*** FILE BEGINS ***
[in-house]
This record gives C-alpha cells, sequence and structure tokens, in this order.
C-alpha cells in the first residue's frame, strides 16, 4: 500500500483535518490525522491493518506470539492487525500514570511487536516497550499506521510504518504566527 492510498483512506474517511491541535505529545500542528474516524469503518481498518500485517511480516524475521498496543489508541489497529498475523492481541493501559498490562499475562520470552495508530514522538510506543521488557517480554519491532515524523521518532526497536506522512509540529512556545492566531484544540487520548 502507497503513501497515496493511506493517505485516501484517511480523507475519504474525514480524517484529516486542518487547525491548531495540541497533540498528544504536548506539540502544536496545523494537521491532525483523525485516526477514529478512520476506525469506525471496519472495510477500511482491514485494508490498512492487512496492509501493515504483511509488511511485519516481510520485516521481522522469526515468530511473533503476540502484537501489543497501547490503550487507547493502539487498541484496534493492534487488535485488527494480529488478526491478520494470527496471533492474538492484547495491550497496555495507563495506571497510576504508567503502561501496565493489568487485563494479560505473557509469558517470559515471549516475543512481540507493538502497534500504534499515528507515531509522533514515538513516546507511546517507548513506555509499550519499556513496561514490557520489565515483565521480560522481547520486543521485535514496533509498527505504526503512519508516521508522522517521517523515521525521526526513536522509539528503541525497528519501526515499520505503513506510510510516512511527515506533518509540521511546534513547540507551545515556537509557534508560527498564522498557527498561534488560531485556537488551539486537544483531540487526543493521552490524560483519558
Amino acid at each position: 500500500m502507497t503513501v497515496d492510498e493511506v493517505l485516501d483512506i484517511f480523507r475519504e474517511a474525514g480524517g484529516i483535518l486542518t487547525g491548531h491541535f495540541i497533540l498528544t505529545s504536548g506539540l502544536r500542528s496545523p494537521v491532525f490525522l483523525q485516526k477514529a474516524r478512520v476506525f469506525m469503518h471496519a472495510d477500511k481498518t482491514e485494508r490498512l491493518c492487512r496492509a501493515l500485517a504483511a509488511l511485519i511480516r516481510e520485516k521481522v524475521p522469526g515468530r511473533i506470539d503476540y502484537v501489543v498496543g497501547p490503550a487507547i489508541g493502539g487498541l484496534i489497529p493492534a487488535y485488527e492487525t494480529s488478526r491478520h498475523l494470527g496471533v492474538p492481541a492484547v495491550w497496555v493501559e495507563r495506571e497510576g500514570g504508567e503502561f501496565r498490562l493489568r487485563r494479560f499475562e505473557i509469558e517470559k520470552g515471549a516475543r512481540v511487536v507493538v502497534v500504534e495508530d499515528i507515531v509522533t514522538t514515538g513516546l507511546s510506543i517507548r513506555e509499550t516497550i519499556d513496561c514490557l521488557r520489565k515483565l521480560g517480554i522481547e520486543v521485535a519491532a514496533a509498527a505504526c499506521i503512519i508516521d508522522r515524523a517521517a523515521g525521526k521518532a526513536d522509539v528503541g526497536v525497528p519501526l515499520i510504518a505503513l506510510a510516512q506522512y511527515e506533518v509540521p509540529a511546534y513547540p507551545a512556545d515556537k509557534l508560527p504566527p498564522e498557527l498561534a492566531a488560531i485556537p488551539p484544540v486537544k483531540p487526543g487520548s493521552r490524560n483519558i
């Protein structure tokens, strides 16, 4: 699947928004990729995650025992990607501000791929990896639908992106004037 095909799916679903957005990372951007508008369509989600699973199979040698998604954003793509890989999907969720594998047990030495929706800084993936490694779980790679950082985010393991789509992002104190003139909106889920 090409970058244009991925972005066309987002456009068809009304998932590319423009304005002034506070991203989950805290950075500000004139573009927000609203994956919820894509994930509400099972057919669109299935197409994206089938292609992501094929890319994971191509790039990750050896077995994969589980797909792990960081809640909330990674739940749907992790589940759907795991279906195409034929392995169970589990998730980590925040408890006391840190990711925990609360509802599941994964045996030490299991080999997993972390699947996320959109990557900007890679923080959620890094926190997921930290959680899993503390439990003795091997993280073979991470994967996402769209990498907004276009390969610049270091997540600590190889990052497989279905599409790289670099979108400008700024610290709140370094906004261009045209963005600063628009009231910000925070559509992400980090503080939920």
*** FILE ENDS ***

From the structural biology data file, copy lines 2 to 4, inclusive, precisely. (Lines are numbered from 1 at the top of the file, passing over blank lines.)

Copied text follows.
This record gives C-alpha cells, sequence and structure tokens, in this order.
C-alpha cells in the first residue's frame, strides 16, 4: 500500500483535518490525522491493518506470539492487525500514570511487536516497550499506521510504518504566527 492510498483512506474517511491541535505529545500542528474516524469503518481498518500485517511480516524475521498496543489508541489497529498475523492481541493501559498490562499475562520470552495508530514522538510506543521488557517480554519491532515524523521518532526497536506522512509540529512556545492566531484544540487520548 502507497503513501497515496493511506493517505485516501484517511480523507475519504474525514480524517484529516486542518487547525491548531495540541497533540498528544504536548506539540502544536496545523494537521491532525483523525485516526477514529478512520476506525469506525471496519472495510477500511482491514485494508490498512492487512496492509501493515504483511509488511511485519516481510520485516521481522522469526515468530511473533503476540502484537501489543497501547490503550487507547493502539487498541484496534493492534487488535485488527494480529488478526491478520494470527496471533492474538492484547495491550497496555495507563495506571497510576504508567503502561501496565493489568487485563494479560505473557509469558517470559515471549516475543512481540507493538502497534500504534499515528507515531509522533514515538513516546507511546517507548513506555509499550519499556513496561514490557520489565515483565521480560522481547520486543521485535514496533509498527505504526503512519508516521508522522517521517523515521525521526526513536522509539528503541525497528519501526515499520505503513506510510510516512511527515506533518509540521511546534513547540507551545515556537509557534508560527498564522498557527498561534488560531485556537488551539486537544483531540487526543493521552490524560483519558
Amino acid at each position: 500500500m502507497t503513501v497515496d492510498e493511506v493517505l485516501d483512506i484517511f480523507r475519504e474517511a474525514g480524517g484529516i483535518l486542518t487547525g491548531h491541535f495540541i497533540l498528544t505529545s504536548g506539540l502544536r500542528s496545523p494537521v491532525f490525522l483523525q485516526k477514529a474516524r478512520v476506525f469506525m469503518h471496519a472495510d477500511k481498518t482491514e485494508r490498512l491493518c492487512r496492509a501493515l500485517a504483511a509488511l511485519i511480516r516481510e520485516k521481522v524475521p522469526g515468530r511473533i506470539d503476540y502484537v501489543v498496543g497501547p490503550a487507547i489508541g493502539g487498541l484496534i489497529p493492534a487488535y485488527e492487525t494480529s488478526r491478520h498475523l494470527g496471533v492474538p492481541a492484547v495491550w497496555v493501559e495507563r495506571e497510576g500514570g504508567e503502561f501496565r498490562l493489568r487485563r494479560f499475562e505473557i509469558e517470559k520470552g515471549a516475543r512481540v511487536v507493538v502497534v500504534e495508530d499515528i507515531v509522533t514522538t514515538g513516546l507511546s510506543i517507548r513506555e509499550t516497550i519499556d513496561c514490557l521488557r520489565k515483565l521480560g517480554i522481547e520486543v521485535a519491532a514496533a509498527a505504526c499506521i503512519i508516521d508522522r515524523a517521517a523515521g525521526k521518532a526513536d522509539v528503541g526497536v525497528p519501526l515499520i510504518a505503513l506510510a510516512q506522512y511527515e506533518v509540521p509540529a511546534y513547540p507551545a512556545d515556537k509557534l508560527p504566527p498564522e498557527l498561534a492566531a488560531i485556537p488551539p484544540v486537544k483531540p487526543g487520548s493521552r490524560n483519558i